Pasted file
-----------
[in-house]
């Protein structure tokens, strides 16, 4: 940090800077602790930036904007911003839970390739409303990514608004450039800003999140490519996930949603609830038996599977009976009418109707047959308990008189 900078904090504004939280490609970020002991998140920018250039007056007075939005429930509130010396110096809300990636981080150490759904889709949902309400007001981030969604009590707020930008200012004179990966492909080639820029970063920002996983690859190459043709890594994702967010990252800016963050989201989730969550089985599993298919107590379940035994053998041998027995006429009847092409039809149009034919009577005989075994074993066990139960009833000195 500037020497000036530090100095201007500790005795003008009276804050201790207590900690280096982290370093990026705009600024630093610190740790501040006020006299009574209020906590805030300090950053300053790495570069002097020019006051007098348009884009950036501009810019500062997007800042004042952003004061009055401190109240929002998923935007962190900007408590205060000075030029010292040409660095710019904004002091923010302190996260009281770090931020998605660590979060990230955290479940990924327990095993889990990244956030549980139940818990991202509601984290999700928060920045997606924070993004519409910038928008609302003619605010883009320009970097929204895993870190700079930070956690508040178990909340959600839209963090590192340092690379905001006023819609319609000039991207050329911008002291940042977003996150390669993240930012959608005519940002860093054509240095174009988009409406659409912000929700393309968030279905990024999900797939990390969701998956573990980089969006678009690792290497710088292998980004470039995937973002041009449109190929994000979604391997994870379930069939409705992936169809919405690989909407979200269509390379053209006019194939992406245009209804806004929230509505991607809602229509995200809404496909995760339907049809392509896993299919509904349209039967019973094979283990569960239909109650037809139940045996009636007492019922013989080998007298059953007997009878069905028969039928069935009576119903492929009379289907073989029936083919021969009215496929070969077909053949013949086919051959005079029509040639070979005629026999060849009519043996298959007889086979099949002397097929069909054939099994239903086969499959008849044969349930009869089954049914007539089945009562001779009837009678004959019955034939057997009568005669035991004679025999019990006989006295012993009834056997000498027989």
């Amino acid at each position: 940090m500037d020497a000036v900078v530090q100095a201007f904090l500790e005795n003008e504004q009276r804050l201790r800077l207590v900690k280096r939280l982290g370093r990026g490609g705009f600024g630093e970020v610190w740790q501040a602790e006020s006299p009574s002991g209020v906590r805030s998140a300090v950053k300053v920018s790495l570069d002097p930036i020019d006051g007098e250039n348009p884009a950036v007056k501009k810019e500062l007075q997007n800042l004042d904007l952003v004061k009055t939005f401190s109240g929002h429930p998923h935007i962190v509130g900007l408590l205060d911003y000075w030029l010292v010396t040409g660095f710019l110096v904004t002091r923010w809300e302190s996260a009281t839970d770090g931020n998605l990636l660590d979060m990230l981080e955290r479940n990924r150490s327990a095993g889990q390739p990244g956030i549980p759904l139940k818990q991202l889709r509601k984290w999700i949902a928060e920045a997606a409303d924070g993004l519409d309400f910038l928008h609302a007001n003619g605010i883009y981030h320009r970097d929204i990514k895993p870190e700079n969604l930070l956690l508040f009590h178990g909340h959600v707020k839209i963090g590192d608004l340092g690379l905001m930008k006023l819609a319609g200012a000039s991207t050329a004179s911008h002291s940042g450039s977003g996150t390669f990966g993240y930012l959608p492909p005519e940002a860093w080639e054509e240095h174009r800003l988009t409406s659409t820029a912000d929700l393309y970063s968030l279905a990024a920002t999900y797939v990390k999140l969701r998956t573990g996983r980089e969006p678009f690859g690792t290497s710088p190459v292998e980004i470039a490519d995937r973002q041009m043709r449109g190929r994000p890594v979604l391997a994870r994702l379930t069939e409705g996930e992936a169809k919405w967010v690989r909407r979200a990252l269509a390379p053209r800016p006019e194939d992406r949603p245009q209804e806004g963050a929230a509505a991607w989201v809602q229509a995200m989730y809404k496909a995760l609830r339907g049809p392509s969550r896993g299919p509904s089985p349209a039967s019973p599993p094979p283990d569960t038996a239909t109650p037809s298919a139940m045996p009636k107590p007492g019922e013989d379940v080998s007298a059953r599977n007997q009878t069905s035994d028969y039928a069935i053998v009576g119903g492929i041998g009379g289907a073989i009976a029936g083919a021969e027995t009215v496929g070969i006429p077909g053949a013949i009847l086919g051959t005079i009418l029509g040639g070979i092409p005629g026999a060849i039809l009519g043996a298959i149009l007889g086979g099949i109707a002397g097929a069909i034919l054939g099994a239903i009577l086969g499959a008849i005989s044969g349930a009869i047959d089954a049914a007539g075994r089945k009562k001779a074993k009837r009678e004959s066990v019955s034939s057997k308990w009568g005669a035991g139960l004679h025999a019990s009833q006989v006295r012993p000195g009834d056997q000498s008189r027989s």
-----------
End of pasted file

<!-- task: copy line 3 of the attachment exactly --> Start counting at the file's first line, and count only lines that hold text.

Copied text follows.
């Amino acid at each position: 940090m500037d020497a000036v900078v530090q100095a201007f904090l500790e005795n003008e504004q009276r804050l201790r800077l207590v900690k280096r939280l982290g370093r990026g490609g705009f600024g630093e970020v610190w740790q501040a602790e006020s006299p009574s002991g209020v906590r805030s998140a300090v950053k300053v920018s790495l570069d002097p930036i020019d006051g007098e250039n348009p884009a950036v007056k501009k810019e500062l007075q997007n800042l004042d904007l952003v004061k009055t939005f401190s109240g929002h429930p998923h935007i962190v509130g900007l408590l205060d911003y000075w030029l010292v010396t040409g660095f710019l110096v904004t002091r923010w809300e302190s996260a009281t839970d770090g931020n998605l990636l660590d979060m990230l981080e955290r479940n990924r150490s327990a095993g889990q390739p990244g956030i549980p759904l139940k818990q991202l889709r509601k984290w999700i949902a928060e920045a997606a409303d924070g993004l519409d309400f910038l928008h609302a007001n003619g605010i883009y981030h320009r970097d929204i990514k895993p870190e700079n969604l930070l956690l508040f009590h178990g909340h959600v707020k839209i963090g590192d608004l340092g690379l905001m930008k006023l819609a319609g200012a000039s991207t050329a004179s911008h002291s940042g450039s977003g996150t390669f990966g993240y930012l959608p492909p005519e940002a860093w080639e054509e240095h174009r800003l988009t409406s659409t820029a912000d929700l393309y970063s968030l279905a990024a920002t999900y797939v990390k999140l969701r998956t573990g996983r980089e969006p678009f690859g690792t290497s710088p190459v292998e980004i470039a490519d995937r973002q041009m043709r449109g190929r994000p890594v979604l391997a994870r994702l379930t069939e409705g996930e992936a169809k919405w967010v690989r909407r979200a990252l269509a390379p053209r800016p006019e194939d992406r949603p245009q209804e806004g963050a929230a509505a991607w989201v809602q229509a995200m989730y809404k496909a995760l609830r339907g049809p392509s969550r896993g299919p509904s089985p349209a039967s019973p599993p094979p283990d569960t038996a239909t109650p037809s298919a139940m045996p009636k107590p007492g019922e013989d379940v080998s007298a059953r599977n007997q009878t069905s035994d028969y039928a069935i053998v009576g119903g492929i041998g009379g289907a073989i009976a029936g083919a021969e027995t009215v496929g070969i006429p077909g053949a013949i009847l086919g051959t005079i009418l029509g040639g070979i092409p005629g026999a060849i039809l009519g043996a298959i149009l007889g086979g099949i109707a002397g097929a069909i034919l054939g099994a239903i009577l086969g499959a008849i005989s044969g349930a009869i047959d089954a049914a007539g075994r089945k009562k001779a074993k009837r009678e004959s066990v019955s034939s057997k308990w009568g005669a035991g139960l004679h025999a019990s009833q006989v006295r012993p000195g009834d056997q000498s008189r027989s």